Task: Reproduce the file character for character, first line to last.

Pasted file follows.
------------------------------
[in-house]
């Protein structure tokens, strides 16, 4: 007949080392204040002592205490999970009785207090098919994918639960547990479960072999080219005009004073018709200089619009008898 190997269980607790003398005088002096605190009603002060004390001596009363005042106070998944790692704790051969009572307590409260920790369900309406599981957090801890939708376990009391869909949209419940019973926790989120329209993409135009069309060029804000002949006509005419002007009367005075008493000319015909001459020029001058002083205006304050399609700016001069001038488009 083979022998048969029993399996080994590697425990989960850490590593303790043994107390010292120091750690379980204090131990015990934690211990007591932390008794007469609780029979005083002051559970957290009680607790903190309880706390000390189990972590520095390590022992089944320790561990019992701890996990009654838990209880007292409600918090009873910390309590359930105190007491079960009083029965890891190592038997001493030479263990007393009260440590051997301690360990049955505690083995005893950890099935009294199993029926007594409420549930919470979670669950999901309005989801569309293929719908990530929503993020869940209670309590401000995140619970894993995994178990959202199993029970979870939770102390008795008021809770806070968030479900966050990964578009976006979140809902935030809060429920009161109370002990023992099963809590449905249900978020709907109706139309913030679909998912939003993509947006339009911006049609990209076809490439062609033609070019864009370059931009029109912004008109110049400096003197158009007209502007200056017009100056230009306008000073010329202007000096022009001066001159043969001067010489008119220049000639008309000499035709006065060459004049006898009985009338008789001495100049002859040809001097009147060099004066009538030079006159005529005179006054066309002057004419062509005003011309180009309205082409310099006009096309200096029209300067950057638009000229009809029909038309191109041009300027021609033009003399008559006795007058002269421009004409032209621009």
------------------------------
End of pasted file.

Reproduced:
[in-house]
């Protein structure tokens, strides 16, 4: 007949080392204040002592205490999970009785207090098919994918639960547990479960072999080219005009004073018709200089619009008898 190997269980607790003398005088002096605190009603002060004390001596009363005042106070998944790692704790051969009572307590409260920790369900309406599981957090801890939708376990009391869909949209419940019973926790989120329209993409135009069309060029804000002949006509005419002007009367005075008493000319015909001459020029001058002083205006304050399609700016001069001038488009 083979022998048969029993399996080994590697425990989960850490590593303790043994107390010292120091750690379980204090131990015990934690211990007591932390008794007469609780029979005083002051559970957290009680607790903190309880706390000390189990972590520095390590022992089944320790561990019992701890996990009654838990209880007292409600918090009873910390309590359930105190007491079960009083029965890891190592038997001493030479263990007393009260440590051997301690360990049955505690083995005893950890099935009294199993029926007594409420549930919470979670669950999901309005989801569309293929719908990530929503993020869940209670309590401000995140619970894993995994178990959202199993029970979870939770102390008795008021809770806070968030479900966050990964578009976006979140809902935030809060429920009161109370002990023992099963809590449905249900978020709907109706139309913030679909998912939003993509947006339009911006049609990209076809490439062609033609070019864009370059931009029109912004008109110049400096003197158009007209502007200056017009100056230009306008000073010329202007000096022009001066001159043969001067010489008119220049000639008309000499035709006065060459004049006898009985009338008789001495100049002859040809001097009147060099004066009538030079006159005529005179006054066309002057004419062509005003011309180009309205082409310099006009096309200096029209300067950057638009000229009809029909038309191109041009300027021609033009003399008559006795007058002269421009004409032209621009």